P.S. Here's a story from today that highlights the divide between reality and wishful thinking. Which is why sane, low-emotion reporting about Russia is so refreshing.

 

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23 minutes ago, Marina Schwarz said:

Who am I to argue with someone who lives there and I don't? There are enough facts and figures from organisations such as the World Bank and the IMF that prove Russia is doing a hell of a lot better than during Yeltsin's times. But I'm sure you understand it's not the well-being of Russians and the Russian economy that a large part of the world cares about. Let me put it like this: Europe and the U.S. loved Yeltsin for a good reason.

 I feel like a lot of people living in Western Europe, particularly the UK, and the U.S. have this romantic view of Russia as a Soviet-era prison, straight out of "1984" with Putin as fill-in-the-blank-monster, with no opposition whatsoever and no critical press either, the monster bent on taking over the world. What annoys me is the complete lack of critical thinking in this view. Asking the simplest question of how would Russia benefit from taking over, I don't know, any of the Baltic States, for example, would yield the most logical answer, which is "It won't."

 Same with Ukraine. Who needs an abscess in their backside, really? But this is why the "Putin the deranged dictator" adage is so popular, I think. It eliminates the need for asking questions that require logical answers. It doesn't hold up in the face of evidence as an accurate description of this person (Russia's doing better than before economically and geopolitically, which is the result of deliberate, rational, efforts) but it appeals to emotions.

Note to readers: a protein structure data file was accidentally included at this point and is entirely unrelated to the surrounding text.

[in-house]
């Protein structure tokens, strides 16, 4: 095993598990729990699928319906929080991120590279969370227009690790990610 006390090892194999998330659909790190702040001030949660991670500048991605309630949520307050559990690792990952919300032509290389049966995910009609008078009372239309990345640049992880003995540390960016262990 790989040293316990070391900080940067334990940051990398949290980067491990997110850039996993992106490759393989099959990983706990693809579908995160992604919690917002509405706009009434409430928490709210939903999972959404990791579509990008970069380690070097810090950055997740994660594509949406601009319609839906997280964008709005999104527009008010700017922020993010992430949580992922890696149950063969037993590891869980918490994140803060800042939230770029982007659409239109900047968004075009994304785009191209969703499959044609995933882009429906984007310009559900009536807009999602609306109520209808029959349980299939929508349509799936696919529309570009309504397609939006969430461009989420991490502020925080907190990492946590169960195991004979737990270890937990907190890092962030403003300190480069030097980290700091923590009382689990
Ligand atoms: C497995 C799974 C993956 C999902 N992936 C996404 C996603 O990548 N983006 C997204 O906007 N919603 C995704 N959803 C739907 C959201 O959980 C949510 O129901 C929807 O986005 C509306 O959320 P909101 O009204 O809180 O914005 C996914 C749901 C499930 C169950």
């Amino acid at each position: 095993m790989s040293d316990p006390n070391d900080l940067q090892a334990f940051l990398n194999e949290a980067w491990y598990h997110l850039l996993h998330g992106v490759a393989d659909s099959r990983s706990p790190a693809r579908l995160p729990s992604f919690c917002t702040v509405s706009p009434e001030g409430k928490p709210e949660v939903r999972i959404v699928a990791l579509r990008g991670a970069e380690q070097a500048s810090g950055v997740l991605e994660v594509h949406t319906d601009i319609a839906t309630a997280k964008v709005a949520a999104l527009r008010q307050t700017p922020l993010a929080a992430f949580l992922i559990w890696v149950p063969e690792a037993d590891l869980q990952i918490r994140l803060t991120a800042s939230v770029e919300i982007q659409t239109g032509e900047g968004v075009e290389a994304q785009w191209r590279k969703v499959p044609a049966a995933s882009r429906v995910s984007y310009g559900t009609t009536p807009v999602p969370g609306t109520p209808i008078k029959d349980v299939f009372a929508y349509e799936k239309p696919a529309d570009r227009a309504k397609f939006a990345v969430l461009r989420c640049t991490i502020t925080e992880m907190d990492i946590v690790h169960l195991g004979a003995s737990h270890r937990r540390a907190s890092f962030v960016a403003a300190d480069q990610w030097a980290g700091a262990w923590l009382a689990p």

You understand this is an oversimplification and Russia is far from trouble-free with a lot of poverty and yes, corruption, but that's all I could formulate coherently. We all need an enemy, unfortunately, and right now Putin fills the role for Europe and the U.S. better than anyone else. We'll see what happens in five years. I hope we won't see another Yeltsin.

P.S. Here's a story from today that highlights the divide between reality and wishful thinking. Which is why sane, low-emotion reporting about Russia is so refreshing.

 

Knowing people that deals with Nordstream 1 + 2 my impression is that 70 % - 75 % of decisions on those projects are rational business decisions, the remaining 25 % - 30 % of decisions are, well, less rational.